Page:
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Enzyme and Microbial Technology
Volume 147, 2021, 109780

Microbial demethylation of lignin: Evidence of enzymes participating in the removal of methyl/methoxyl groups

Balaji Venkatesagowdaa, Robert F.H. Dekkera,b

Biorefining Research Institute, Lakehead University, Thunder Bay, Ontario, P7B 5E1, Canada.

Abstract

Lignin is an abundant natural plant aromatic biopolymer containing various functional groups that can be exploited for activating lignin for potential commercial applications. Applications are hindered due to the presence of a high content of methyl/methoxyl groups that affects reactiveness. Various chemical and enzymatic approaches have been investigated to increase the functionality in transforming lignin. Among these is demethylation/demethoxylation, which increases the potential numbers of vicinal hydroxyl groups for applications as phenol-formaldehyde resins. Although the chemical route to lignin demethylation is well-studied, the biological route is still poorly explored. Bacteria and fungi have the ability to demethylate lignin and lignin-related compounds. Considering that appropriate microorganisms possess the biochemical machinery to demethylate lignin by cleaving O-methyl groups liberating methanol, and modify lignin by increasing the vicinal diol content that allows lignin to substitute for phenol in organic polymer syntheses. Certain bacteria through the actions of specific O-demethylases can modify various lignin-related compounds generating vicinal diols and liberating methanol or formaldehyde as end-products. The enzymes include: cytochrome P450-aryl-O-demethylase, monooxygenase, veratrate 3-O-demethylase, DDVA O-demethylase (LigX; lignin-related biphenyl 5,5′-dehydrodivanillate (DDVA)), vanillate O-demethylase, syringate O-demethylase, and tetrahydrofolate-dependent-O-demethylase. Although, the fungal counterparts have not been investigated in depth as in bacteria, O-demethylases, nevertheless, have been reported in demethylating various lignin substrates providing evidence of a fungal enzyme system. Few fungi appear to have the ability to secrete O-demethylases. The fungi can mediate lignin demethylation enzymatically (laccase, lignin peroxidase, manganese peroxidase, O-demethylase), or non-enzymatically in brown-rot fungi through the Fenton reaction. This review discusses details on the aspects of microbial (bacterial and fungal) demethylation of lignins and lignin-model compounds and provides evidence of enzymes identified as specific O-demethylases involved in demethylation.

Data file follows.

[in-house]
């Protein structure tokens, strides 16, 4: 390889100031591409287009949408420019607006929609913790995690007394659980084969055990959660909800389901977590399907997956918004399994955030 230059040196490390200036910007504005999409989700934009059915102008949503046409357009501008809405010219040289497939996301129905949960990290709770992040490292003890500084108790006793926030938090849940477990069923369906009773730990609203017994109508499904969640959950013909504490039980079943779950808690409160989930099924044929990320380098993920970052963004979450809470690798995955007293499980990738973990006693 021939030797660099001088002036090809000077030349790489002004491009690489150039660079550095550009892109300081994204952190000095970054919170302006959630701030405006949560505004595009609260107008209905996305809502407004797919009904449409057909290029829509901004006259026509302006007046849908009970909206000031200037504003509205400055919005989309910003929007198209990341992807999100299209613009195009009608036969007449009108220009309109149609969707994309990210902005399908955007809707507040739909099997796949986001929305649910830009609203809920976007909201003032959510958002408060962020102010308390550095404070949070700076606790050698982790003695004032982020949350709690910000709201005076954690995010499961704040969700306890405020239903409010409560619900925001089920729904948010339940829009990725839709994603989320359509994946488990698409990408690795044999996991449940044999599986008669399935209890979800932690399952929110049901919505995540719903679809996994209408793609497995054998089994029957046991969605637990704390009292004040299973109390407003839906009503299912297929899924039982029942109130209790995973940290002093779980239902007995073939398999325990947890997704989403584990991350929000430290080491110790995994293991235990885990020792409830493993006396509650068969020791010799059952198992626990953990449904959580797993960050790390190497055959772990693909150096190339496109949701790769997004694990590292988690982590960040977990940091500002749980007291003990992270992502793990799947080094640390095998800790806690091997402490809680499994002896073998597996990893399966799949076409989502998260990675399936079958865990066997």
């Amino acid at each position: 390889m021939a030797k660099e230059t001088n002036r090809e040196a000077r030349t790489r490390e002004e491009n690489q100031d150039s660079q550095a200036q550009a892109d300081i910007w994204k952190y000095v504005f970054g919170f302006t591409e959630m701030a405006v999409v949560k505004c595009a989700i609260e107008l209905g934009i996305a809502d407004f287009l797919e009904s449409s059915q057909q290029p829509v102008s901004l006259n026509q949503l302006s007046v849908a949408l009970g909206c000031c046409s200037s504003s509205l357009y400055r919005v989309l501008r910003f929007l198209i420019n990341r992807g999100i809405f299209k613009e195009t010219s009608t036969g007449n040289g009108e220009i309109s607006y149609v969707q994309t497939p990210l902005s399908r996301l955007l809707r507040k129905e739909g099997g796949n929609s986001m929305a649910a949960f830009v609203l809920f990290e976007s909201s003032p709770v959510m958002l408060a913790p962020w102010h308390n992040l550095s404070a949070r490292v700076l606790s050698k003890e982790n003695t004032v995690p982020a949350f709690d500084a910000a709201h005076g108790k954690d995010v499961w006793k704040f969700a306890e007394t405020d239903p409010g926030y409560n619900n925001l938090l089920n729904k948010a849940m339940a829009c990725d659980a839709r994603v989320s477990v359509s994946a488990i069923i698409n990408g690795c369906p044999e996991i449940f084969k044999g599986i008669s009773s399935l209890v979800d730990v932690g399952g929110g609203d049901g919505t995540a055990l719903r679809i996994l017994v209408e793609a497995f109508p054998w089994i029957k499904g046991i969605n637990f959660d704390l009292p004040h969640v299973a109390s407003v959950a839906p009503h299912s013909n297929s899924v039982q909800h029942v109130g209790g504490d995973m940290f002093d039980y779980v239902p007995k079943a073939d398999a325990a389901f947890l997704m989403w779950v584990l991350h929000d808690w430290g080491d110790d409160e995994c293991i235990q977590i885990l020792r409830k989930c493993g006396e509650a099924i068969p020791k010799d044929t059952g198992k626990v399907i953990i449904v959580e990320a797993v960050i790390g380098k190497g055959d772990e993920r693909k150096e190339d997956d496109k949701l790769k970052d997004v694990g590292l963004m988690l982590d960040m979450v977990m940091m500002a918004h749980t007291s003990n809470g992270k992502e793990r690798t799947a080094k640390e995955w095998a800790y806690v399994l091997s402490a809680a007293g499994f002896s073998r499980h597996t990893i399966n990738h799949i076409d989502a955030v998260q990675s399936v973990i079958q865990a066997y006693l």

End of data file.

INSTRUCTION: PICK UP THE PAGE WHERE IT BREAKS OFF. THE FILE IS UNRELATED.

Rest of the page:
Keywords: Wood-rot fungi, O-demethylase, Pyrocatechol, Colloidal lignin particles, Lignin model compounds, Lignin- based phenol- formaldehyde resins.

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